What is a job description?
A job description – often just called a JD – is a documentation of the scope, duties, tasks, responsibilities and accountabilities of a job and also in many cases sets out through a person specification a summary of the skills, experience, competences, attributes and personal qualities etc that the potential job holder should or must have in order to be able to carry out the role effectively.
Is there a statutory requirement for an employee to be given a job description?
No, however, good practice suggests that a JD is an important document because it clarifies expectations between employer and employee. It can be argued that where an employee does not have a JD, effective performance management is more difficult because the employer and employee may have different views on the role and the existence of a JD should ensure that both employer and employee are on “the same page”.
However, the fact that an employee doesn’t have a JD shouldn’t be an excuse for not assessing the performance of an employee and performance development reviews – PDRs – can still take place if there isn’t a JD.
What should be included in a Job Description?
There is no correct format for a Job Description and numerous templates exist but typically, you would expect to see some core information including
- Job title
- Who the job reports to
- The department or where in the organisation the role sits
- Location – whether the role is office based, home based or flexible working
In addition, you would expect to see a summary statement that sets out the main purpose of the job and then you would set out – often in bullet points the main tasks and duties.
Ideally, it should also set out key responsibilities and accountabilities.
Almost without exception, a JD should also have a clause that makes it clear that the employee is expected to carry out all other reasonable tasks that they may be expected to carry out to meet the needs of the business.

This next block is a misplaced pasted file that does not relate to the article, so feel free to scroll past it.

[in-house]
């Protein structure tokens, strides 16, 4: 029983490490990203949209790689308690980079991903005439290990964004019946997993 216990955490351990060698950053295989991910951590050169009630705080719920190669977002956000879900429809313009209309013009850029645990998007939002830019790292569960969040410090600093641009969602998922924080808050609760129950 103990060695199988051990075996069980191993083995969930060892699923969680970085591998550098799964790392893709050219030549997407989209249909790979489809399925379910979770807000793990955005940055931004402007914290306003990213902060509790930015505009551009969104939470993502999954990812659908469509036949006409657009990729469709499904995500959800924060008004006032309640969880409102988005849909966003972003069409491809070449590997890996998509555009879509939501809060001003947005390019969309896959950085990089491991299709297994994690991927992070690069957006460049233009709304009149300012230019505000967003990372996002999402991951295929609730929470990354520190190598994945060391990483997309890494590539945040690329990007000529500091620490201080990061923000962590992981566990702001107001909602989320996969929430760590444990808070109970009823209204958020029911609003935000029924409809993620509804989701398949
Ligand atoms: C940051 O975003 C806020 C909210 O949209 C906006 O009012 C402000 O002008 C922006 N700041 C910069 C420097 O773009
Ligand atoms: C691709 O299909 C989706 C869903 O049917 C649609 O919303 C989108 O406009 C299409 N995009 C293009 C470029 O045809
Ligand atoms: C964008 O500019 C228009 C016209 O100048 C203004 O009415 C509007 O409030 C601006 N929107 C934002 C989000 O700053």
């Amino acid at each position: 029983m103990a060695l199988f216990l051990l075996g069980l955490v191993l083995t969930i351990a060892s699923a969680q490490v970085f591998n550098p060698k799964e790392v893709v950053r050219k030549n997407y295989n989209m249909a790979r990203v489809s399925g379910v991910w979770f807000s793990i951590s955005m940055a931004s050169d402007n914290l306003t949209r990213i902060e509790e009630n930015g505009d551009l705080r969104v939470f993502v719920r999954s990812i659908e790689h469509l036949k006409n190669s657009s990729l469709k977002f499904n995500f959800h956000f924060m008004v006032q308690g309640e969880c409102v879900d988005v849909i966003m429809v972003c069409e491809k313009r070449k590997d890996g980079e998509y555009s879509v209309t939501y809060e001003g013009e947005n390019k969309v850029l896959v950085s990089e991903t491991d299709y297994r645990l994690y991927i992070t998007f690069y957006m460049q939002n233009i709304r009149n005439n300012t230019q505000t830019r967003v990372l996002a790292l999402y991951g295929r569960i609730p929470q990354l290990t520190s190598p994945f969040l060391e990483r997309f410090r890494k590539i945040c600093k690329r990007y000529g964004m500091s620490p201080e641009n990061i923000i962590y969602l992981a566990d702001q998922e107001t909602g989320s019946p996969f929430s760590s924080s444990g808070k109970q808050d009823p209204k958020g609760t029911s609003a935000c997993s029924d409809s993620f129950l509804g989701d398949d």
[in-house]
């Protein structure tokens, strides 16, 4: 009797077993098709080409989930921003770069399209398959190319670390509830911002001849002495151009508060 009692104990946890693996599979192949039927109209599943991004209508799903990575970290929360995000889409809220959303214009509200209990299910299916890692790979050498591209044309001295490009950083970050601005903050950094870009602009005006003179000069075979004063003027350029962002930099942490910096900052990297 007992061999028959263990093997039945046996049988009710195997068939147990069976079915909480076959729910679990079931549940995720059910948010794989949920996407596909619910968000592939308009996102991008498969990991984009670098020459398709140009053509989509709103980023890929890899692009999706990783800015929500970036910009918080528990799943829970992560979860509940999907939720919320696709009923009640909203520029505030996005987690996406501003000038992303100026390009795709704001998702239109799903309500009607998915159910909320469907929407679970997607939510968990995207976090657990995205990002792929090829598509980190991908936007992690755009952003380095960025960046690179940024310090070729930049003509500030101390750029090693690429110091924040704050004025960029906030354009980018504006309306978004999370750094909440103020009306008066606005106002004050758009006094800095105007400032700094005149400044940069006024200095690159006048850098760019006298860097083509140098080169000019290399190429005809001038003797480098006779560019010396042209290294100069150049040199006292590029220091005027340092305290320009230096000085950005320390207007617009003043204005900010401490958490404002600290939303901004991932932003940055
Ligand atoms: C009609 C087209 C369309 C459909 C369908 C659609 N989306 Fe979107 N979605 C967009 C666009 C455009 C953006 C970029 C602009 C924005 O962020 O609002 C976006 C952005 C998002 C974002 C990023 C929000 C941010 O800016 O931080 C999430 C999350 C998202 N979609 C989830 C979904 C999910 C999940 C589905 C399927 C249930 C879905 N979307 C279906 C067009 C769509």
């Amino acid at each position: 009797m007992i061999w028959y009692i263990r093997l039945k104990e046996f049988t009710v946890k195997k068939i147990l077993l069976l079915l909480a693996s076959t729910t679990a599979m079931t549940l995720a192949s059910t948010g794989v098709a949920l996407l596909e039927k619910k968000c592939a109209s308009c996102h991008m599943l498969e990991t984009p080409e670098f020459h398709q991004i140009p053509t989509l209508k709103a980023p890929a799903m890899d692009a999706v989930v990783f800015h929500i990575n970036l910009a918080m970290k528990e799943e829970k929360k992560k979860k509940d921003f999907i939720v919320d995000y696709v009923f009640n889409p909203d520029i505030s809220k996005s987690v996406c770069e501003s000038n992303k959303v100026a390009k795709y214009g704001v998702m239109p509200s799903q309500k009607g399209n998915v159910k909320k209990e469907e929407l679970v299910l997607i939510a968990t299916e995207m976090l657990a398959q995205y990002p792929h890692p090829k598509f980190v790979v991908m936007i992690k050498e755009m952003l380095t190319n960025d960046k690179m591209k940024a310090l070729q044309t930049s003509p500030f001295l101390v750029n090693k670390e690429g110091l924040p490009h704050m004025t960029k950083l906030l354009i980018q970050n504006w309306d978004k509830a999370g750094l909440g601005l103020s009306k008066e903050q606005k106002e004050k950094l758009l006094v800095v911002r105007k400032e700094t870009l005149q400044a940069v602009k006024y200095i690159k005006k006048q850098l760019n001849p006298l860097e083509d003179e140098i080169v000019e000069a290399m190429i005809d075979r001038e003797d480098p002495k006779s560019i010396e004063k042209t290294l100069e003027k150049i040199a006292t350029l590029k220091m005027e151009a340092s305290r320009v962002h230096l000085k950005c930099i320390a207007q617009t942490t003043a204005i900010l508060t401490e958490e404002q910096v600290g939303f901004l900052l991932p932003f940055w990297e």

Is there a direct correlation between the job description and salary?
It depends …..
In some businesses, JDs are developed through job analysis (sometimes called job evaluation) and there will be a very close link to pay and grading structures but this is very unlikely in smaller Companies where you need maximum flexibility and don’t want to be restricted by salary or grade
Be careful NOT to over-spec the job because there is a possibility that if you do and you plan to use a recruitment consultancy to source the candidates for the job, the consultant might suggest that the salary is too low for way that the job is described.
Job descriptions are also driven by job title and, all candidates will be more interested in the status of the job title than taking the time to read a JD. People often apply because they like the job title – not because they’ve spent time reading the JD.
What is a person specification?
The person spec is often part of the JD and sets out the skills, experience, attributes, capabilities, competences, qualifications and personal qualities that the candidate should ideally have for the job role.
It may be the case that for senior roles, you need candidates with specific sector experience – or even international experience – if so, make it clear. Similarly, if the candidate is going to be managing a P & L, it is important that you give some sort of sense of scope of the financial value of the P & L to be managed.
Some person specs actually describe some things as “essential” and others “desirable”. Whilst you cannot be directly discriminatory in your person spec, you are perfectly entitled to set out what qualifications, experience, capabilities etc a person should be able to demonstrate. Often, when recruiting roles, there will be minimum criteria which will preclude the candidates from progressing further.
Similarly, some job roles may need specific qualifications – but qualifications don’t always have to be a pre-requisite. You may be looking for a Management Accountant and insist that the person has a CIMA qualification but there may be excellent candidates on the market who are QBE – qualified by experience.
The person spec should also set out any conditions on which the job is conditional – for instance – DBS clearance. Similarly, make clear if the role involves weekend working, unsocial hours and/or overnight stays because not everyone’s domestic circumstances will be able to deal with this.
You will also see in person specs, generic comments like
- Ability to communicate at all levels.
- Excellent inter-personal skills
- The ability to build a team etc.
In conclusion, the Job Description, incorporating a person spec is an invaluable document and whilst thousands of employees will say they have never had a JD and mange quite successfully without one, HR good practice says they should be seen as a vital document to facilitate effective performance management, and to set out and clarify outputs, expectations and accountabilities.
If you want advice on any of the issues raised, Adrian Berwick gives practical advice and support – either call 07885 714771 or e-mail email@example.com